Ar scáth a chéile a mhaireas na daoine.
People live in one another’s shelter.

"We eat cold eels and think distant thoughts." -- Jack Johnson
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Re: the great rebirth debate

Postby clw_uk » Fri Jan 03, 2014 7:36 am

Tilt me old man have I not stated before, it's not about rebirth or no rebirth
“ Your mind is likewise blocked. But the right road awaits you still. Cast out your doubts, your fears and your desires, let go of grief and of hope as well, for where these rule , then the mind is their subject." Boetius
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Re: the great rebirth debate

Postby tiltbillings » Fri Jan 03, 2014 7:40 am

lyndon taylor wrote:honestly tilt, it seems like in this and other threads he's more interested in furthering his own views, than the Buddha's views, hence my question. As I've pointed out before he quotes Buddhist scholars only when they seem to back his arguement, and has little interest in following anything else they say.


Actually, start reading from here on: viewtopic.php?f=16&t=41&start=380#p16211

Craig picks this up here: viewtopic.php?f=16&t=41&start=420#p16735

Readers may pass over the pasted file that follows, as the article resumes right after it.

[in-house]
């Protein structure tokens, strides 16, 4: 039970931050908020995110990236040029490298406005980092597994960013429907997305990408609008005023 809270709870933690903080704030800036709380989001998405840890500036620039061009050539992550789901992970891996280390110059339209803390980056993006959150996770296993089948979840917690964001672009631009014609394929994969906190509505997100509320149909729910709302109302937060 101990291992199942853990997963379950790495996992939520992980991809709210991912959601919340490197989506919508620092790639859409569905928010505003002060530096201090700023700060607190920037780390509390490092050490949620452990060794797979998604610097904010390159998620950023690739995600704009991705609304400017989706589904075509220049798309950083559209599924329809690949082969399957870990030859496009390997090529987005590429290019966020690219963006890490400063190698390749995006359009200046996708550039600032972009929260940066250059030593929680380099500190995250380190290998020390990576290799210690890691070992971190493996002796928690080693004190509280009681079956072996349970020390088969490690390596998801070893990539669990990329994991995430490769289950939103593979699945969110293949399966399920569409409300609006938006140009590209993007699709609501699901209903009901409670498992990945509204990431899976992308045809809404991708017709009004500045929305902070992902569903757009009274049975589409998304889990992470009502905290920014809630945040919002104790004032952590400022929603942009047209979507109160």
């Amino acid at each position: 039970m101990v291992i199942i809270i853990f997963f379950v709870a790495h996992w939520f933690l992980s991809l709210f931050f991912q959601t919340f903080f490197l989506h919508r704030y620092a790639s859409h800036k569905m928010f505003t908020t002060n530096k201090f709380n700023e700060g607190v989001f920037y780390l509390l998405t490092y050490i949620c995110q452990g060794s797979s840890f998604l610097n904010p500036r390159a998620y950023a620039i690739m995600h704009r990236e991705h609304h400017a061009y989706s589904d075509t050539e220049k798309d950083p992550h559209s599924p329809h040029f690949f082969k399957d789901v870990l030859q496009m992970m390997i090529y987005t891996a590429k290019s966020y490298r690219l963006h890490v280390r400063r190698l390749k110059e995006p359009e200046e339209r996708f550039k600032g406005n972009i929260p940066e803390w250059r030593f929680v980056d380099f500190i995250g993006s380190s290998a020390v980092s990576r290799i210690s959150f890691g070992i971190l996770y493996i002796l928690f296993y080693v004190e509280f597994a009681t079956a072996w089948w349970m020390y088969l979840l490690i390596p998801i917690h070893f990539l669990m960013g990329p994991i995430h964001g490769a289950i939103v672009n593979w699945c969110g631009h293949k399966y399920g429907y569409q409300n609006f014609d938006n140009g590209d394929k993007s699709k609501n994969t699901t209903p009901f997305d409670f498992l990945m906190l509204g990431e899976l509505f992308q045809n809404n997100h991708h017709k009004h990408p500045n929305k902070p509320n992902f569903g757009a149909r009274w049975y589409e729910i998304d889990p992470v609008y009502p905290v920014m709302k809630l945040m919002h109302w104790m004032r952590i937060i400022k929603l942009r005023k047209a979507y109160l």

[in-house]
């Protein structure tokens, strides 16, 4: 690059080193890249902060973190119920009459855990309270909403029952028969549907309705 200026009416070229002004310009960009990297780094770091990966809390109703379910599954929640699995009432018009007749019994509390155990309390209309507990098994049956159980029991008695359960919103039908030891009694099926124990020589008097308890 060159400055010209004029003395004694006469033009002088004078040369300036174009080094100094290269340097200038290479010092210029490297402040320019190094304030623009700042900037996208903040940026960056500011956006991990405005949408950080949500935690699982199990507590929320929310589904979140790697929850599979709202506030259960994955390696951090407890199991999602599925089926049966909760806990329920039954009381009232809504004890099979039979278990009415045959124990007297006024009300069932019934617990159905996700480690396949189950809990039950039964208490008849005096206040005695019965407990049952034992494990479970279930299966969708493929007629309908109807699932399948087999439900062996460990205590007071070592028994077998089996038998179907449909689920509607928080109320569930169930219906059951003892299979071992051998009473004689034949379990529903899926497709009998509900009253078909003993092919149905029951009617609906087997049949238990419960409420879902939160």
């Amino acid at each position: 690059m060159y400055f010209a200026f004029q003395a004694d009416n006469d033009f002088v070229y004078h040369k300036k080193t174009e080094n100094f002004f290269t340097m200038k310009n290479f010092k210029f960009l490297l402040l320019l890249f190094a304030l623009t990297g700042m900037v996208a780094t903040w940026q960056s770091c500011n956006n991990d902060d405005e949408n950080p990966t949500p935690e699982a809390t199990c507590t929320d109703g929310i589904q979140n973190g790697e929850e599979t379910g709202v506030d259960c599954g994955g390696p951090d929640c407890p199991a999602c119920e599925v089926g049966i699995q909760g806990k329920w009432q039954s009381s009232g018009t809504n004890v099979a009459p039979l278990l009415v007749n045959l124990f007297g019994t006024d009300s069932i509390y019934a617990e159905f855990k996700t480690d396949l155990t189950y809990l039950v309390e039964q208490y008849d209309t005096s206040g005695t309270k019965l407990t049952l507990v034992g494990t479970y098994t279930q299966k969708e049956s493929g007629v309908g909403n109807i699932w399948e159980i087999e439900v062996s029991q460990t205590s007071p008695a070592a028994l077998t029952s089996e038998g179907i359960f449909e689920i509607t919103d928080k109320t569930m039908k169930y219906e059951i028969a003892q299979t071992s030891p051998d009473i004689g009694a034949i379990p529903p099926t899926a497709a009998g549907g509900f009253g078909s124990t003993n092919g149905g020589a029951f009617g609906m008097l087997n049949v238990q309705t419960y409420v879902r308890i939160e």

and just in case you don't get to this: viewtopic.php?f=16&t=41&start=440#p16758 It is worth a read.
This being is bound to samsara, kamma is his means for going beyond.
SN I, 38.

Ar scáth a chéile a mhaireas na daoine.
People live in one another’s shelter.

"We eat cold eels and think distant thoughts." -- Jack Johnson
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Re: the great rebirth debate

Postby tiltbillings » Fri Jan 03, 2014 7:41 am

clw_uk wrote:Tilt me old man have I not stated before, it's not about rebirth or no rebirth
If you say so.
This being is bound to samsara, kamma is his means for going beyond.
SN I, 38.

Ar scáth a chéile a mhaireas na daoine.
People live in one another’s shelter.

"We eat cold eels and think distant thoughts." -- Jack Johnson
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Re: the great rebirth debate